Nikkei reported this morning, July 5, that LNG spot market prices have fallen rapidly over the past 3 months and are now lower than any time since 2011 before the Fukushima accident, around US$11 per MMBTU, down 40% from their peak in February.
Why the drop? First, LNG inventories of the Japanese utilities and of KOGAS (Korea's public gas utility) are now at high levels, with Japanese utilities inventories 13% higher than last year at 2.44 million metric tonnes. Second, gas demand in Japan this March-May was lower than last year, supposedly reflecting warmer than usual late winter/early spring weather, and the start up of a large new TEPCO coal-fired plant.
But most important, the first "train" of a new LNG source came online in Papua New Guinea in May, a few months earlier than expected. The new LNG infrastructure was developed with Exxon Mobil in the lead (and Japanese participation, of course) at a cost of US$19 billion. Eventually, it will more than double the GDP (and export volume) of Papua New Guinea. There are apparently has spot cargoes available, at least for now.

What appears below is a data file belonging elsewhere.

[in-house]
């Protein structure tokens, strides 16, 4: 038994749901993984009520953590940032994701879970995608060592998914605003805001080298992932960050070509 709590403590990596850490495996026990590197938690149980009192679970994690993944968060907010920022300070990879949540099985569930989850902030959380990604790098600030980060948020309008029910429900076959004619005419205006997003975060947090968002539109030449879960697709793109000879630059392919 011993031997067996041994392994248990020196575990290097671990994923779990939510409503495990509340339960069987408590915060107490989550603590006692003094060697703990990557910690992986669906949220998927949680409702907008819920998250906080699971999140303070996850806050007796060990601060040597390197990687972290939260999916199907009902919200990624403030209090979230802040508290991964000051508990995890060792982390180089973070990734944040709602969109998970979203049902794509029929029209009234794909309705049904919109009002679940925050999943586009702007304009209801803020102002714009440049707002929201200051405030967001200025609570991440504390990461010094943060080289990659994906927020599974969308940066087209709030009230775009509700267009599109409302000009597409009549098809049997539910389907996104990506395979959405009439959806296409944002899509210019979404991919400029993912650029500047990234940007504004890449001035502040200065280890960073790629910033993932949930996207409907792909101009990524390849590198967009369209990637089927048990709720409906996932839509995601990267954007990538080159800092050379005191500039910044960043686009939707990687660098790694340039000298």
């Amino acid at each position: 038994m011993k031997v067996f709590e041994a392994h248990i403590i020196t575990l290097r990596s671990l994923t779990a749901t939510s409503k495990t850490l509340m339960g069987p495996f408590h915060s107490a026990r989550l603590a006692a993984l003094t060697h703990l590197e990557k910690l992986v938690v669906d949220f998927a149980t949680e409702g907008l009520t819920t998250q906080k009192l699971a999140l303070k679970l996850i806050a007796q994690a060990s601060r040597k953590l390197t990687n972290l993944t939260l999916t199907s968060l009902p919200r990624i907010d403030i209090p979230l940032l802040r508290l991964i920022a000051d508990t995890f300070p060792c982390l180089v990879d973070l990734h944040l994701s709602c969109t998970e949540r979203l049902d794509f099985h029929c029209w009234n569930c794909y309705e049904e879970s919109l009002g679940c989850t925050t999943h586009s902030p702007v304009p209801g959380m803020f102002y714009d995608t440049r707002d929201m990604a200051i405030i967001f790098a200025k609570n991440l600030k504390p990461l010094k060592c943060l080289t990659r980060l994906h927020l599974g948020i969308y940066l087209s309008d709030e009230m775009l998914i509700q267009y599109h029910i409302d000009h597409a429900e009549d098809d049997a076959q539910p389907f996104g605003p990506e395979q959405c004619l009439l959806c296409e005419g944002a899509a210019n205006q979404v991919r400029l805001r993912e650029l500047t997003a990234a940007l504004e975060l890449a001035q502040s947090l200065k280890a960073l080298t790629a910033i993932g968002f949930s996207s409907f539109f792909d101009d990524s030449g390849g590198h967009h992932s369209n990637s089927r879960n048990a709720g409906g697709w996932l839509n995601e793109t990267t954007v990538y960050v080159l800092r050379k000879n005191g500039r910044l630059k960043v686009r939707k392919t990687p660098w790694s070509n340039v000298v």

How much does this lower gas price help Japan? Not a lot yet. Currently 80% of Japanese LNG is imported under 10-20 year long term contracts priced off of middle Eastern crude oil. Gas under those contracts is at around $15-16 per MMBTU, only down slightly from its peak.
But over the medium term, this can be a huge positive. Almost no Japan LNG imports were done via spot or shorter-term purchases prior to the Fukushima accident, and the fact that 20% of purchases are now under short-term contracts (defined as less than 4 years) is helping to develop a market. The existence of functional, deep and broad wholesale markets is an essential step to creating competition in not only the gas and LNG business but also downstream electricity generation in Japan.